English title: Competition and Solidarity: Union Members and Immigration in Europe
Author(s): Michael J. Donnelly -
Type: Report, working paper
In this paper, I address an under-studied question in the comparative political economy of migration. How have trade unions shaped the attitudes of their members toward immigration? Unions are at the core of left wing politics in most European countries, and support for immigration is usually a left-wing position. However, many of the core constituents of unions are those whose interests are most adversely affected by an increase in the supply of labor. I show that the pattern of of European trade union leaders becoming supportive of open immigration policies (identified in previous literature) has solidified over the past decade. After discussing how unions have overcome the key economic dilemma in their rhetoric, I provide evidence that this rhetoric has shaped the attitudes of union members, that the effect has become stronger over time, and that the effect is (mostly) robust to the exclusion of countries where self-selection into unions on the basis of ideology is likely to be strongest.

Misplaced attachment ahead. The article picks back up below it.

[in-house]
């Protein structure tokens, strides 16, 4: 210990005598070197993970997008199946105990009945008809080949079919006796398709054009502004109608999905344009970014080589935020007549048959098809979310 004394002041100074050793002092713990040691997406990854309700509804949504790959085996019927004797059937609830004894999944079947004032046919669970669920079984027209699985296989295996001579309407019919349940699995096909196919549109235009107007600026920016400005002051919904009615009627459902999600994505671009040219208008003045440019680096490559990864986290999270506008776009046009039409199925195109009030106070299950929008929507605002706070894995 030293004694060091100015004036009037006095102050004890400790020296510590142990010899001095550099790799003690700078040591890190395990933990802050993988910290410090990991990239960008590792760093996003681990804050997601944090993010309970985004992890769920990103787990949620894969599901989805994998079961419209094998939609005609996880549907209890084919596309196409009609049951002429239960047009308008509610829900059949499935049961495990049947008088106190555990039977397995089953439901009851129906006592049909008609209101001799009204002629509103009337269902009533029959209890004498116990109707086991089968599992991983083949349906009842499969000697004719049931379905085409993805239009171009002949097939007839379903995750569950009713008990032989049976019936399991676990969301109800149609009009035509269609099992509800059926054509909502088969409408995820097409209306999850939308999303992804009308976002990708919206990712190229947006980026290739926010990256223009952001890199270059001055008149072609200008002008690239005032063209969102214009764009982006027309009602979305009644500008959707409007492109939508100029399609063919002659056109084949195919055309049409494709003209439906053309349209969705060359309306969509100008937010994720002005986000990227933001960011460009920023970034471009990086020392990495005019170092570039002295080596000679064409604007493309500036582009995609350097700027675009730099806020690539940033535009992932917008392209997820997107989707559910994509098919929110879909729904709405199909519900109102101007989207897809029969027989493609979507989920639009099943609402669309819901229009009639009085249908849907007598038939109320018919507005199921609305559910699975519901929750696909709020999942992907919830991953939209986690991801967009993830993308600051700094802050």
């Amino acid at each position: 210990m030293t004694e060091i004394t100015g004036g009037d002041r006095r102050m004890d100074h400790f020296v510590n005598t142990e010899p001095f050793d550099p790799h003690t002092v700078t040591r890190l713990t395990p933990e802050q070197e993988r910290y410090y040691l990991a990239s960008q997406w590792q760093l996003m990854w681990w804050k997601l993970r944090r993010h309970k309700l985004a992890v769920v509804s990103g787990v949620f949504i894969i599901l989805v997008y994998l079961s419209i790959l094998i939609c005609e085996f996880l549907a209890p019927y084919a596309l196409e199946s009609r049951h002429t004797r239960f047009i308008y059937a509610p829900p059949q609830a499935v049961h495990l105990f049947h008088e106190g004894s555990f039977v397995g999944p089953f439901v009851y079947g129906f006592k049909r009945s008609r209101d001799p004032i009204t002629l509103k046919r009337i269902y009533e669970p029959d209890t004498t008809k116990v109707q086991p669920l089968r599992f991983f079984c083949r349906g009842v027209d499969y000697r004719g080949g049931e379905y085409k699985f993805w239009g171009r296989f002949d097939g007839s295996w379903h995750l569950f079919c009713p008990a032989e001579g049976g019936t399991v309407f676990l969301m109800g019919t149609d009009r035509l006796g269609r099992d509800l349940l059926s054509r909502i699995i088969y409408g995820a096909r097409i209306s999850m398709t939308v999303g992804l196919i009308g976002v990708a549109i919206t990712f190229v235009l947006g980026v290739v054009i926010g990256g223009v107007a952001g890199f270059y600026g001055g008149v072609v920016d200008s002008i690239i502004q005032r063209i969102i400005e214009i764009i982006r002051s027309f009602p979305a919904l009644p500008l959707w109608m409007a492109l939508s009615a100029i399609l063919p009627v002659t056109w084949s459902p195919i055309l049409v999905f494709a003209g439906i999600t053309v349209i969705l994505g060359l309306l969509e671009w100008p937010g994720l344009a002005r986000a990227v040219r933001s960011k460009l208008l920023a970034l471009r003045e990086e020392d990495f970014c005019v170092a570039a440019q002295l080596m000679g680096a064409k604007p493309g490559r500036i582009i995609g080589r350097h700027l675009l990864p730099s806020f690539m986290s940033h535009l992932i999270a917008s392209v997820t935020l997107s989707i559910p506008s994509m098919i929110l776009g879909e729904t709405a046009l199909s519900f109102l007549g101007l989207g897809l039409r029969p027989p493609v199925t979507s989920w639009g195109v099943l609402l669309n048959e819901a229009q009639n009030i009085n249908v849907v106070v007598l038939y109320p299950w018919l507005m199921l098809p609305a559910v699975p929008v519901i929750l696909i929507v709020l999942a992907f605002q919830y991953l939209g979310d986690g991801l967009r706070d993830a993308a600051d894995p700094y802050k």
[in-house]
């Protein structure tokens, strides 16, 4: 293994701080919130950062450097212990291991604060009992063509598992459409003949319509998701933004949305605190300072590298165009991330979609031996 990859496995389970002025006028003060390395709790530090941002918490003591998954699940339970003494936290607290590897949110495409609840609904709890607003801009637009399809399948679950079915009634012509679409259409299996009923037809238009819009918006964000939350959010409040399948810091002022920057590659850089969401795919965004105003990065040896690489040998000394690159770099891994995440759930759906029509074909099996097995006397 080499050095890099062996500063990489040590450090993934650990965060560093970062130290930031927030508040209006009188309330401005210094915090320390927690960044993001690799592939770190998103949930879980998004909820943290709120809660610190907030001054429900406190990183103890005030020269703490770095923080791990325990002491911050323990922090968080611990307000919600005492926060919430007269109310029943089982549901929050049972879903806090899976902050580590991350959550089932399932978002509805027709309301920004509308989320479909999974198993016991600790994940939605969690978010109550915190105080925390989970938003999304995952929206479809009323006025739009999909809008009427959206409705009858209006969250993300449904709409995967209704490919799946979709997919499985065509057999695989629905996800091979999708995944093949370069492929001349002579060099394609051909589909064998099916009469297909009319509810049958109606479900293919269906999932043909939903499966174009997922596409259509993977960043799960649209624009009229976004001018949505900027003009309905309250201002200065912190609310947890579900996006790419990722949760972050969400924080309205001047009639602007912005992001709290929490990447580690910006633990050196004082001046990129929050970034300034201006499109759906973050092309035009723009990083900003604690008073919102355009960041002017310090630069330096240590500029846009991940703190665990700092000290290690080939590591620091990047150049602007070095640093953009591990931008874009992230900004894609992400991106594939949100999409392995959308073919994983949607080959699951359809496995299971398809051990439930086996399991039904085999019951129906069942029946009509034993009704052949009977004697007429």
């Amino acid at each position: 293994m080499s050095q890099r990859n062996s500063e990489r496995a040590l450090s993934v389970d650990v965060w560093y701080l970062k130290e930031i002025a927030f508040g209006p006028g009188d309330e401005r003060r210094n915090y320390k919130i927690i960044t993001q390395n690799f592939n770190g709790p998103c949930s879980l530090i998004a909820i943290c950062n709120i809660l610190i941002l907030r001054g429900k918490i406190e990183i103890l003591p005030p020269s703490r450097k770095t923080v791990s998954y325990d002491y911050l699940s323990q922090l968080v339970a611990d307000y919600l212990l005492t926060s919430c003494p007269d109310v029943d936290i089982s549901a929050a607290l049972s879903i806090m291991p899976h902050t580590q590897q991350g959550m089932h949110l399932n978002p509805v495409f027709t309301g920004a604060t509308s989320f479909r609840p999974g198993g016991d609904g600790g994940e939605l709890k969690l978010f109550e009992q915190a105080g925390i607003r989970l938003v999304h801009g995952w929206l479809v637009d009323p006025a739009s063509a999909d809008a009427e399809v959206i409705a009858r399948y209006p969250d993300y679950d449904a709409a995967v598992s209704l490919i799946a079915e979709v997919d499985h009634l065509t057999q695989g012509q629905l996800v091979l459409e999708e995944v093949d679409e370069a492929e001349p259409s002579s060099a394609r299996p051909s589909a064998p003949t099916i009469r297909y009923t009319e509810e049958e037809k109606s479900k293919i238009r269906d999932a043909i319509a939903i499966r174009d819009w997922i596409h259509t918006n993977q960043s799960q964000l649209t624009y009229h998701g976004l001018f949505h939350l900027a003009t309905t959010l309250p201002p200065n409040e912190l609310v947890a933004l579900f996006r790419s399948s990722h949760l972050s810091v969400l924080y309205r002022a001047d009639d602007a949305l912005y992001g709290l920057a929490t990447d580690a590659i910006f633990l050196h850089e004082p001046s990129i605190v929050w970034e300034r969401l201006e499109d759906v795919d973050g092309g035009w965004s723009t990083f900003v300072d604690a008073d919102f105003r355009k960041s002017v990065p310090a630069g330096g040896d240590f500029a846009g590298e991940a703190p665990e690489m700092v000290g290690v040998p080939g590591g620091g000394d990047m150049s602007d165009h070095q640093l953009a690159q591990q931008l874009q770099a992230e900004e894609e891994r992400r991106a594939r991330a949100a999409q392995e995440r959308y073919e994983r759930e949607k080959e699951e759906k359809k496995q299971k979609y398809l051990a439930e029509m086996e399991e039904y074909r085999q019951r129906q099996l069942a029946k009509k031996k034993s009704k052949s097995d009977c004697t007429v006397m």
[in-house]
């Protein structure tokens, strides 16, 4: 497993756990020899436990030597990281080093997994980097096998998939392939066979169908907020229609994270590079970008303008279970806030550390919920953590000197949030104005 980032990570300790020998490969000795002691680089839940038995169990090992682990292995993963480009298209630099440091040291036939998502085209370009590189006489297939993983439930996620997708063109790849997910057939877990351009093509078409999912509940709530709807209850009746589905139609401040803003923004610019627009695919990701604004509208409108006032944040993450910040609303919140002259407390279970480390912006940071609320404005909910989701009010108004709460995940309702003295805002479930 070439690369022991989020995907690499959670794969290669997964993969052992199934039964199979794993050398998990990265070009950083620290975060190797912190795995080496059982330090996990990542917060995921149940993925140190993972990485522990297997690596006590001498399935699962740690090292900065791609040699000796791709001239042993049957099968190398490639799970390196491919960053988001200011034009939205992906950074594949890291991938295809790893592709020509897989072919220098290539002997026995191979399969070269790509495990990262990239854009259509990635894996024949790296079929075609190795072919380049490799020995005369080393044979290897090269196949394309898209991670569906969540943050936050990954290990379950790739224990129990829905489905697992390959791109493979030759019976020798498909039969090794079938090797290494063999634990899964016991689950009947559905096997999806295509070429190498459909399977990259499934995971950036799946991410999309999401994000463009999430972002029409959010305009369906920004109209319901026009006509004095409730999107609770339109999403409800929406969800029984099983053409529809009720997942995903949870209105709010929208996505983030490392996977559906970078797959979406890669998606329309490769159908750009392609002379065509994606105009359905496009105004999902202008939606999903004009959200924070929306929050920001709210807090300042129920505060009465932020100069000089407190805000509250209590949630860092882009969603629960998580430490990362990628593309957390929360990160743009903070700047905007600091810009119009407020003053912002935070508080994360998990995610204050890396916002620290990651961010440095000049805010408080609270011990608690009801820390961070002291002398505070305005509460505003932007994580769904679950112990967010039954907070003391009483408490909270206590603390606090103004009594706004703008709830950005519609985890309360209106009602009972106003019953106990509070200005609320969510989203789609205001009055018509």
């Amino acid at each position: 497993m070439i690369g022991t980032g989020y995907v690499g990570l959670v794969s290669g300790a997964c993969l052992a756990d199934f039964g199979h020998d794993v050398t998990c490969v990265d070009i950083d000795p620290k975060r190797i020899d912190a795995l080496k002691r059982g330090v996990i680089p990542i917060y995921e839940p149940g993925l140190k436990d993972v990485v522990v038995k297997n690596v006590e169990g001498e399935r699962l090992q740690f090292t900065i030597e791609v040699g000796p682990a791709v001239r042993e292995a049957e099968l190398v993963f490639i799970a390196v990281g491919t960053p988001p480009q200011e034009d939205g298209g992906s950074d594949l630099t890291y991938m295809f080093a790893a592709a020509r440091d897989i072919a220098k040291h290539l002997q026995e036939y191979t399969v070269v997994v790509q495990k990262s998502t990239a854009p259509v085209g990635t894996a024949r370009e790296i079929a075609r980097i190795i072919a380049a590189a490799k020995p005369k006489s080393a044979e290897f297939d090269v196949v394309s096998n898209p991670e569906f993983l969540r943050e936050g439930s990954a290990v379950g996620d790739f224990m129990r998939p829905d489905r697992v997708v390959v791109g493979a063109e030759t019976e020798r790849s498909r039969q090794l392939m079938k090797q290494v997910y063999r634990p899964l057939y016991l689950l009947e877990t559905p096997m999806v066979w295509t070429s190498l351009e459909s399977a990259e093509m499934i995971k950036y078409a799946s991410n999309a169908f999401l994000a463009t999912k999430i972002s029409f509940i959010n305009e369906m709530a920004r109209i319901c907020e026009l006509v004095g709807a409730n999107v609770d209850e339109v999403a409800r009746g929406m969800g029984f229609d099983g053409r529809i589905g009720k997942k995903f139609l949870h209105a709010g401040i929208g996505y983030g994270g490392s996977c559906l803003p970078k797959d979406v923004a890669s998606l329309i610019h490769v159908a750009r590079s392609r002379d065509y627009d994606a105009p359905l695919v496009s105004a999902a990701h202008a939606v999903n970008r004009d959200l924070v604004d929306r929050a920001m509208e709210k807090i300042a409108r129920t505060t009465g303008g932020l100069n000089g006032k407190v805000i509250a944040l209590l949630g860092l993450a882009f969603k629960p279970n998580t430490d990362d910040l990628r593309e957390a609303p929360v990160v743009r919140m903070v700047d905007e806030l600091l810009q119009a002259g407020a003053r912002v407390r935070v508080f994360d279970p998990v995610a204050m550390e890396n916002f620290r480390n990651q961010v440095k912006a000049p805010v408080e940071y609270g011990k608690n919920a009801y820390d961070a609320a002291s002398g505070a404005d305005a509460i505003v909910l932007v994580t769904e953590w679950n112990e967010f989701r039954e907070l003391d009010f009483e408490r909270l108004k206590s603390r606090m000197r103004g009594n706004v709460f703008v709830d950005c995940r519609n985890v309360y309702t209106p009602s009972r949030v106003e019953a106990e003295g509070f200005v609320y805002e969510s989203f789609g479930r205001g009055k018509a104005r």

Institution: European University Institute
Number of pages: 16
Series: Max Weber Programme